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2015-16 Rink Wrap: Daniel Winnik

From Alzner to Winnik, we're taking a look at and grading the 2015-16 season for every player who laced 'em up for the Caps for a significant number of games during the campaign, with an eye towards 2016-17. Last but not least, Daniel Winnik.

Geoff Burke-USA TODAY Sports

Japers' Rink Player Card (click for a hi-res version, and a glossary of terms used in this post can be found here; data via NHL.comwar-on-ice.comGeneral Fanager and

Winnik Card

Winnik's Season, Game-by-Game (via HockeyViz, explained here):

Winnik game-by-game

Winnik's HERO Chart (via Own The Puck):

Winnik HERO

Winnik and His Linemates:

Winnik linemates

Winnik's 5v5 Teammates and Competition (via HockeyViz, explained here):

Winnik QoTC

Winnik's 5v5 Usage:

Winnik's With-or-Without You (via HockeyViz, explained here):

Winnik WOWY

Winnik's Rolling Shot-Attempt (Corsi) -For Percentage:

Winnik rolling CF%

Winnik's Last Nine Seasons (via

Winnik HA

Previous Rink Wraps: None

Key Stat: Winnik played just 12:11 per game on average, a career-low.

Interesting Stat: Winnik was a +7 with the Caps, even though the Caps were outscored overall over the same stretch of games.

The Good: Winnik was traded to Washington from Toronto as part of the Brooks Laich salary dump, and was an improvement on Laich, for less money. Winnik looked like he was better able to handle the rigors of the NHL than Laich. Offensively, Winnik put up roughly the same number of points per minute at 5-on-5 (s/t Corsica), and he also added defensive value. Winnik, like Laich, contributed around two minutes a game shorthanded. The Caps allowed only three goals and 21 shots on goal in Winnik's 4-on-5 ice time — rates which, for a team, would easily rank in the top three. That good work continued in the playoffs.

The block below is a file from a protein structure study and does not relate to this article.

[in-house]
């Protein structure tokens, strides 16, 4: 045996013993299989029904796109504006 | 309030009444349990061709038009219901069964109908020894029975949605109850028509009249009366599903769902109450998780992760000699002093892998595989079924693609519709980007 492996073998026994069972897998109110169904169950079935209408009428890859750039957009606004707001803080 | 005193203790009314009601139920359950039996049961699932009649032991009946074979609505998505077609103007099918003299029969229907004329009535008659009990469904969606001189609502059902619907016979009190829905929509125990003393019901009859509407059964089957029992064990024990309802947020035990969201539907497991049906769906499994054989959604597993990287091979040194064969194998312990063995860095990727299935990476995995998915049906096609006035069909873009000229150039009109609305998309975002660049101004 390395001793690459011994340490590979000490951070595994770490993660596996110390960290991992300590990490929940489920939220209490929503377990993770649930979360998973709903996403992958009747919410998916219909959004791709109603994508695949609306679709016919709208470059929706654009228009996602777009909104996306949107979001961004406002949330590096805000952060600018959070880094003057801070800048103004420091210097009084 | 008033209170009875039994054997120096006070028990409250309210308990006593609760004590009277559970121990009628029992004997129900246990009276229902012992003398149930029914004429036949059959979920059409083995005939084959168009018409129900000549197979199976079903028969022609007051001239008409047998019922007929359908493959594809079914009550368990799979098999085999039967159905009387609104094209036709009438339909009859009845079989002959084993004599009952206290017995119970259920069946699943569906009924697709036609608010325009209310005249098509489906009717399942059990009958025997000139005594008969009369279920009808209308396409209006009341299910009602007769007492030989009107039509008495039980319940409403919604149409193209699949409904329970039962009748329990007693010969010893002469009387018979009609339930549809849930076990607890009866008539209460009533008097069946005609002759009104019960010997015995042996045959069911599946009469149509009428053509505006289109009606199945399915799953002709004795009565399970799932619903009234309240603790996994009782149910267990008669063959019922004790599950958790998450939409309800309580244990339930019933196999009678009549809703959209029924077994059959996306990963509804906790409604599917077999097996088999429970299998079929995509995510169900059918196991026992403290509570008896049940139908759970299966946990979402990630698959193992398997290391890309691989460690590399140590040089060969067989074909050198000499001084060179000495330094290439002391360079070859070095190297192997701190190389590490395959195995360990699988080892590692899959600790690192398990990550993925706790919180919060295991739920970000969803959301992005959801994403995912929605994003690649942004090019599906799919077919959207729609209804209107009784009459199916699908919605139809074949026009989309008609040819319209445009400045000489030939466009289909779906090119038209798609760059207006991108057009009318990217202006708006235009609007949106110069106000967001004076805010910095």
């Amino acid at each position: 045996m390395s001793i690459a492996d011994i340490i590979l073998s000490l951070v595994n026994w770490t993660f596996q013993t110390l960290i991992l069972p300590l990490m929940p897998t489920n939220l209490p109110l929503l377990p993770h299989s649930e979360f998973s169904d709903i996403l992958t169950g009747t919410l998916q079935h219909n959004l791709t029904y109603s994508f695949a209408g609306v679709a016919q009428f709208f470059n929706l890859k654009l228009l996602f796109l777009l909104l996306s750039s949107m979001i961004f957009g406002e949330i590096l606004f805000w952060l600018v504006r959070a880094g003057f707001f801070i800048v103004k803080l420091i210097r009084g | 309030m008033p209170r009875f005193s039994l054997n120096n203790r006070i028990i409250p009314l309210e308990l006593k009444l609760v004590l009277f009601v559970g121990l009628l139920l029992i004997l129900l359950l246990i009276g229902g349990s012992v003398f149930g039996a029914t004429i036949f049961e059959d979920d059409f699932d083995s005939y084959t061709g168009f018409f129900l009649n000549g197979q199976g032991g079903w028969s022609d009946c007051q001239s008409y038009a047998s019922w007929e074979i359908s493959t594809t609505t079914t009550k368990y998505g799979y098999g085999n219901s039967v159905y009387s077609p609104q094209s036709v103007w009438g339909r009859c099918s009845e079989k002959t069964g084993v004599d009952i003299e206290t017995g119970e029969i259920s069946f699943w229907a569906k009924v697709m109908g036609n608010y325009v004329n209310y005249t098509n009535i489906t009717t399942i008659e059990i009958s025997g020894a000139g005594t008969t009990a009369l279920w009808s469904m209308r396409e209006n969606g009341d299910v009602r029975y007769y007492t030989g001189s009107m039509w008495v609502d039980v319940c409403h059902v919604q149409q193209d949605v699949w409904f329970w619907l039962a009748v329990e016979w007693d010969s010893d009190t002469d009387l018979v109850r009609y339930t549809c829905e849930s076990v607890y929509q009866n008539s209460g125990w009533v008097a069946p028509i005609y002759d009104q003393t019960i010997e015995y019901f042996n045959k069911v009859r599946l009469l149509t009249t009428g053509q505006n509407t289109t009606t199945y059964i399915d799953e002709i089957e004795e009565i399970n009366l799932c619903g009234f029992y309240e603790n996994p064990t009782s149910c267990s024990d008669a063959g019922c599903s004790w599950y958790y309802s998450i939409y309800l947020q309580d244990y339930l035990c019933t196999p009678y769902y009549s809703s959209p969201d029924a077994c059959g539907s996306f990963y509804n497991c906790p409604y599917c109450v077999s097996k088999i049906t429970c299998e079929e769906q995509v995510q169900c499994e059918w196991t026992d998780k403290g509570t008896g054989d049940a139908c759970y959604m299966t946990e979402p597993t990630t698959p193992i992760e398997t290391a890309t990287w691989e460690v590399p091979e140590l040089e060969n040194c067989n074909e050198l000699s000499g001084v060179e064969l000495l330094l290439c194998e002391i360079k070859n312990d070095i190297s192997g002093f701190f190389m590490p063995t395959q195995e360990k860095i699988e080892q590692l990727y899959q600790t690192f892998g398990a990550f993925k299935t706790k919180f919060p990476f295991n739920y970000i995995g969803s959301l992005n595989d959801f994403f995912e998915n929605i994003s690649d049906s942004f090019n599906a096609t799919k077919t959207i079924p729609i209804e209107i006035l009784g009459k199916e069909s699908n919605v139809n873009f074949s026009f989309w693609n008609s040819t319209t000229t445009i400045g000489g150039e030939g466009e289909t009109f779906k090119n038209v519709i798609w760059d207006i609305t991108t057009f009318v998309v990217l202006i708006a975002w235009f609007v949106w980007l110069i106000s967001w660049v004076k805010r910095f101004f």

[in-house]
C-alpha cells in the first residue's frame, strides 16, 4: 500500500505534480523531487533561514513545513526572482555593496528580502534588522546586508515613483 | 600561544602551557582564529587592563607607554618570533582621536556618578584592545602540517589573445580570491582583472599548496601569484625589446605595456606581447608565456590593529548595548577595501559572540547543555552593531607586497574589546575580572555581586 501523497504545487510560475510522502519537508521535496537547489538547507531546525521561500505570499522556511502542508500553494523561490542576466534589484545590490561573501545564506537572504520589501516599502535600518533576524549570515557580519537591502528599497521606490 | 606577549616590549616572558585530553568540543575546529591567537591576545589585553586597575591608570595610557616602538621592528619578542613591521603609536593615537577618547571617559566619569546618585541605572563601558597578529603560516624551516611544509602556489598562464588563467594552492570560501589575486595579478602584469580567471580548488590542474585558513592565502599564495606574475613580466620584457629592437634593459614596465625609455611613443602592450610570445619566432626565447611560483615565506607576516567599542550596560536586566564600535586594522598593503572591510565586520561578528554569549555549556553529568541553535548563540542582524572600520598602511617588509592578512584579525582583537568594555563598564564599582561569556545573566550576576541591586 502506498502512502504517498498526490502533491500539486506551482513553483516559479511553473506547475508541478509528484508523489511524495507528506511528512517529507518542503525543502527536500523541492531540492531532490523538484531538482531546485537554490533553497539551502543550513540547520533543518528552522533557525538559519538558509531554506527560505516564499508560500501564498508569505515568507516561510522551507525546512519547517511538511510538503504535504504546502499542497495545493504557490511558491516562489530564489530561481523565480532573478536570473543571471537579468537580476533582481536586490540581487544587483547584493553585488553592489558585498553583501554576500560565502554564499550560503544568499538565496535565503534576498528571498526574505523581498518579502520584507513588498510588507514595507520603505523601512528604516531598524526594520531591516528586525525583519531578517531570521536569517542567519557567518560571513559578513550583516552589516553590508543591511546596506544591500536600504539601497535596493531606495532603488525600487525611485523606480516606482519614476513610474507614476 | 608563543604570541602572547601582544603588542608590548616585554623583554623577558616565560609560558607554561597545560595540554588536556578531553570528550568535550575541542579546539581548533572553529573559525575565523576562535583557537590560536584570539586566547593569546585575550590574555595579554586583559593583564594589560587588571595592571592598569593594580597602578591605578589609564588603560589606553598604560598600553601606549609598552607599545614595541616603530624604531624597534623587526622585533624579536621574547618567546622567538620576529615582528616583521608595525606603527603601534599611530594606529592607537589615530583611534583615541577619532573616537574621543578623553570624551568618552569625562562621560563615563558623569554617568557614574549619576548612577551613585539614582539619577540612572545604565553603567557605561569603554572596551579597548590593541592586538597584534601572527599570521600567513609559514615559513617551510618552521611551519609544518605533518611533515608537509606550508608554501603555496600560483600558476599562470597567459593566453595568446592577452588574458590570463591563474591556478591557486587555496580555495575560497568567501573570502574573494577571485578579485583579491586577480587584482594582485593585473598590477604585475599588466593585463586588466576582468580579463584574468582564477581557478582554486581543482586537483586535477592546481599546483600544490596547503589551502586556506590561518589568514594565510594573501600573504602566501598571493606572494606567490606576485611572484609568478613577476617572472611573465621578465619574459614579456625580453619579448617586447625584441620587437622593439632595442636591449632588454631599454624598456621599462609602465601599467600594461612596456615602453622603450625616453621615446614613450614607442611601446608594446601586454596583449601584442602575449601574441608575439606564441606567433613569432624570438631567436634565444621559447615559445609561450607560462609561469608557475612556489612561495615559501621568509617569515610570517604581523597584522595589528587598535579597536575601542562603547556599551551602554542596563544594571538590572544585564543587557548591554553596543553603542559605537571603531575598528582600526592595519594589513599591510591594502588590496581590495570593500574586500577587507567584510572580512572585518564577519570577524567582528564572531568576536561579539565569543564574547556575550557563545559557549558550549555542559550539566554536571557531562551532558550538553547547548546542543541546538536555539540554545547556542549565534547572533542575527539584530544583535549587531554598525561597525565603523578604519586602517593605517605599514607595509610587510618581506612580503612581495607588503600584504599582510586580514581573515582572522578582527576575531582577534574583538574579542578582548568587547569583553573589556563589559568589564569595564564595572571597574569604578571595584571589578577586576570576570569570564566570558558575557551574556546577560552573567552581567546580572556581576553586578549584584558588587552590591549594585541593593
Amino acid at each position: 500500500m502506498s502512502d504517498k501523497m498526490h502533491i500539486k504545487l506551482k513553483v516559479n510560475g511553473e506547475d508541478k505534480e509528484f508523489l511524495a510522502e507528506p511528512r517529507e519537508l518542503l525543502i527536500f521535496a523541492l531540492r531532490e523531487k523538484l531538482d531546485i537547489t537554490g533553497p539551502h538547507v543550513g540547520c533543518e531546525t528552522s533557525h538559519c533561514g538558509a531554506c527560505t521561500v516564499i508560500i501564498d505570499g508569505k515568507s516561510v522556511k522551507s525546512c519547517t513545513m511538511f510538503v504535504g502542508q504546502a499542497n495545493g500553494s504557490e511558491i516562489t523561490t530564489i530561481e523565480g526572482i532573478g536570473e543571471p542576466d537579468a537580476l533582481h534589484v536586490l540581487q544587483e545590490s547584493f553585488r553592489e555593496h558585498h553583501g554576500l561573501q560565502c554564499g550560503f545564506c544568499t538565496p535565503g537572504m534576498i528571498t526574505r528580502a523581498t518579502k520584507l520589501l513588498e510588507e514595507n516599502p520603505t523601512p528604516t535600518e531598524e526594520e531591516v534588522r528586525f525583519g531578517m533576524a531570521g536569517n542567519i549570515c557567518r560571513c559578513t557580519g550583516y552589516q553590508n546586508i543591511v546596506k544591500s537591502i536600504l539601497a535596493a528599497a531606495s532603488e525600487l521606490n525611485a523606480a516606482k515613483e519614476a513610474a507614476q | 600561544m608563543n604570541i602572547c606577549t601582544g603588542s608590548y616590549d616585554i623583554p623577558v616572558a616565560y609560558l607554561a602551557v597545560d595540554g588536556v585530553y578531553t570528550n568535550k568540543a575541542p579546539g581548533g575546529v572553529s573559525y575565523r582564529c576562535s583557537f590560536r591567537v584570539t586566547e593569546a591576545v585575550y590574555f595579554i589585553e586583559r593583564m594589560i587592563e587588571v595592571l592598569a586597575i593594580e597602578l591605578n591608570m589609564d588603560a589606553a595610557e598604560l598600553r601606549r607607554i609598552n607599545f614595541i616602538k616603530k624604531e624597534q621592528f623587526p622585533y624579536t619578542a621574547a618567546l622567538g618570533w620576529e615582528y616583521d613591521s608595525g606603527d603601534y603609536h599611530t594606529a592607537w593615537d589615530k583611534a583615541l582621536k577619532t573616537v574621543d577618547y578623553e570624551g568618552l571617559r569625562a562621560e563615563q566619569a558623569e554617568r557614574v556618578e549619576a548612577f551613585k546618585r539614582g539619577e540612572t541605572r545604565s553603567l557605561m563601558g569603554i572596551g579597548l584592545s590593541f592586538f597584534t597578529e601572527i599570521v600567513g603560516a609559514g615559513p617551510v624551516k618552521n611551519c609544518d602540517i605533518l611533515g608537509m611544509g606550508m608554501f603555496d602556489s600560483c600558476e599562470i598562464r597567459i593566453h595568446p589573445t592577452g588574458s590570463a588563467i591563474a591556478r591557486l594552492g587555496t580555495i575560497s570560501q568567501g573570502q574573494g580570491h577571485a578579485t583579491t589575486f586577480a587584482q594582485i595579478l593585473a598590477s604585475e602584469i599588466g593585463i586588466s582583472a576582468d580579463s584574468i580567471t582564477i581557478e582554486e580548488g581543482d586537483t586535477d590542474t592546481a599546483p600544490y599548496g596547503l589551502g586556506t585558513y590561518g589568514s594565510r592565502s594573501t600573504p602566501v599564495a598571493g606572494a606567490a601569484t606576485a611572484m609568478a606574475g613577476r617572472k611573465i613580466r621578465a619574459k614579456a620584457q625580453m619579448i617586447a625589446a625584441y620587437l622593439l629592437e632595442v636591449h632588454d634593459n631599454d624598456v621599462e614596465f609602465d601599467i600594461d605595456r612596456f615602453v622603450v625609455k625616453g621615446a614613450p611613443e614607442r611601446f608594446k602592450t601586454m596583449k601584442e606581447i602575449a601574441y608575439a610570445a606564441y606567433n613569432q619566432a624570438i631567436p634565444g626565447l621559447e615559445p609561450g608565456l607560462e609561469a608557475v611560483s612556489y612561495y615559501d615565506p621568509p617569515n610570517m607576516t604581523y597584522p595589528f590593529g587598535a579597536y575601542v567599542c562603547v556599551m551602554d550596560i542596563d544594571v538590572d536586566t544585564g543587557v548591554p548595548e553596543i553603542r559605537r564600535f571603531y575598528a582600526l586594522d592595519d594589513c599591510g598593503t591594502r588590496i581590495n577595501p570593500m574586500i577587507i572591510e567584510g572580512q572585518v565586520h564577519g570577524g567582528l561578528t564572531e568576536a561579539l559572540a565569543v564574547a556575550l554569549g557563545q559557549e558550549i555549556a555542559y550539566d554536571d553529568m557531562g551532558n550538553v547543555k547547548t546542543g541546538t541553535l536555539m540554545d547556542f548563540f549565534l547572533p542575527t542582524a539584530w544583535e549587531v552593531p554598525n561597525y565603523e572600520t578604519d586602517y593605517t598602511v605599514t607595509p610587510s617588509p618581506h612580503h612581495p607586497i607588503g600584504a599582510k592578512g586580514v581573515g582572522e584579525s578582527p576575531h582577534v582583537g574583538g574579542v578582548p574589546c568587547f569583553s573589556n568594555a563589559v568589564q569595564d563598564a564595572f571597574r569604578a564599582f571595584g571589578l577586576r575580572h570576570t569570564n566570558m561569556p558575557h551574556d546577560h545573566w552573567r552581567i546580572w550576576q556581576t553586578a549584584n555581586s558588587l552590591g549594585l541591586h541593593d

The Bad: Winnik's performance dropped off this year compared to years past. He scored a point every four games on average in 2015-16 (both in Toronto and in Washington during the regular season), a decline from the roughly 0.4 points per game he'd averaged over the three years prior in Anaheim, Toronto, and Pittsburgh. His point-scoring rate at 5-on-5 also declined sharply, driven mainly by his low assist rate (which had actually been a strength of his in years past) — Winnik failed to register a 5-on-5 primary assist with the Caps (though playing mainly with Mike Richards, Tom Wilson, and Jay Beagle didn't help). He went eight games before recording a point with the Caps (two goals against Nashville).

His relative possession numbers in Washington were slightly positive (far better than in Toronto in 2015-16), but in more limited minutes, and in a fourth-line role. Although Winnik is not a scorer, his individual shot rate per game was much lower in Washington than in Toronto as well (though that's partly a function of less ice time). Winnik didn't fit into the lineup as well as he did in Toronto, and it showed.

Finally, though Winnik may make things tough for the opposition in a long playoff series with his hockey IQ and board play, he also went pointless in the postseason, meaning he'll carry a 17-game pointless streak into next season.

The Video:

The Vote: Rate Winnik below on a scale of 1-10 (10 being the best) based on his performance relative to his potential and your expectations for the season - if he had the best year you could have imagined him having, give him a 10; if he more or less played as you expected he would, give him a 5 or a 6; if he had the worst year you could have imagined him having, give him a 1.

The Discussion: Winnik was a relevant offensive contributor in the bottom-six in Anaheim, Toronto, and Pittsburgh. Can he fit into the bottom-six in Washington in a two-way role? If Jason Chimera is not re-signed, can Winnik adequately fill his role? Can he be part of a third scoring line? Can he be the defensive conscience of a top-nine line? What would it take for you to give him a "10" next year?